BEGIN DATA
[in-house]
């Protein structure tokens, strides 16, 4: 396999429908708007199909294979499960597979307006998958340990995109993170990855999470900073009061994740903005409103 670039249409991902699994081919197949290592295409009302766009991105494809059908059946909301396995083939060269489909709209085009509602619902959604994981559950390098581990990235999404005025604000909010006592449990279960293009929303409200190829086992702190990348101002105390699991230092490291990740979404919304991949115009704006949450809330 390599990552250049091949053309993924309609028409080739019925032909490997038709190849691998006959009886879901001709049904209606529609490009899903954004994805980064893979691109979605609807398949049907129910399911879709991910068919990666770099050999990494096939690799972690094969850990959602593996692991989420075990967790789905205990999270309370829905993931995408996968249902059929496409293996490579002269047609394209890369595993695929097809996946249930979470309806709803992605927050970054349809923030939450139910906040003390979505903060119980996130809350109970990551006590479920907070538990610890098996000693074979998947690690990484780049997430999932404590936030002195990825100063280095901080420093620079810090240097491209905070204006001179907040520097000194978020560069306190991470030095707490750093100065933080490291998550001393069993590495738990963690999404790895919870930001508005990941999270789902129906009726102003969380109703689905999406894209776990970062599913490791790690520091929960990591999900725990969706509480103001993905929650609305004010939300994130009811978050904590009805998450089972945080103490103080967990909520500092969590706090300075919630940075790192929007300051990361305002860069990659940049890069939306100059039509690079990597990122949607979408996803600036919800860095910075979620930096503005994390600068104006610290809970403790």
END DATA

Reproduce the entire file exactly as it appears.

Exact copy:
[in-house]
């Protein structure tokens, strides 16, 4: 396999429908708007199909294979499960597979307006998958340990995109993170990855999470900073009061994740903005409103 670039249409991902699994081919197949290592295409009302766009991105494809059908059946909301396995083939060269489909709209085009509602619902959604994981559950390098581990990235999404005025604000909010006592449990279960293009929303409200190829086992702190990348101002105390699991230092490291990740979404919304991949115009704006949450809330 390599990552250049091949053309993924309609028409080739019925032909490997038709190849691998006959009886879901001709049904209606529609490009899903954004994805980064893979691109979605609807398949049907129910399911879709991910068919990666770099050999990494096939690799972690094969850990959602593996692991989420075990967790789905205990999270309370829905993931995408996968249902059929496409293996490579002269047609394209890369595993695929097809996946249930979470309806709803992605927050970054349809923030939450139910906040003390979505903060119980996130809350109970990551006590479920907070538990610890098996000693074979998947690690990484780049997430999932404590936030002195990825100063280095901080420093620079810090240097491209905070204006001179907040520097000194978020560069306190991470030095707490750093100065933080490291998550001393069993590495738990963690999404790895919870930001508005990941999270789902129906009726102003969380109703689905999406894209776990970062599913490791790690520091929960990591999900725990969706509480103001993905929650609305004010939300994130009811978050904590009805998450089972945080103490103080967990909520500092969590706090300075919630940075790192929007300051990361305002860069990659940049890069939306100059039509690079990597990122949607979408996803600036919800860095910075979620930096503005994390600068104006610290809970403790």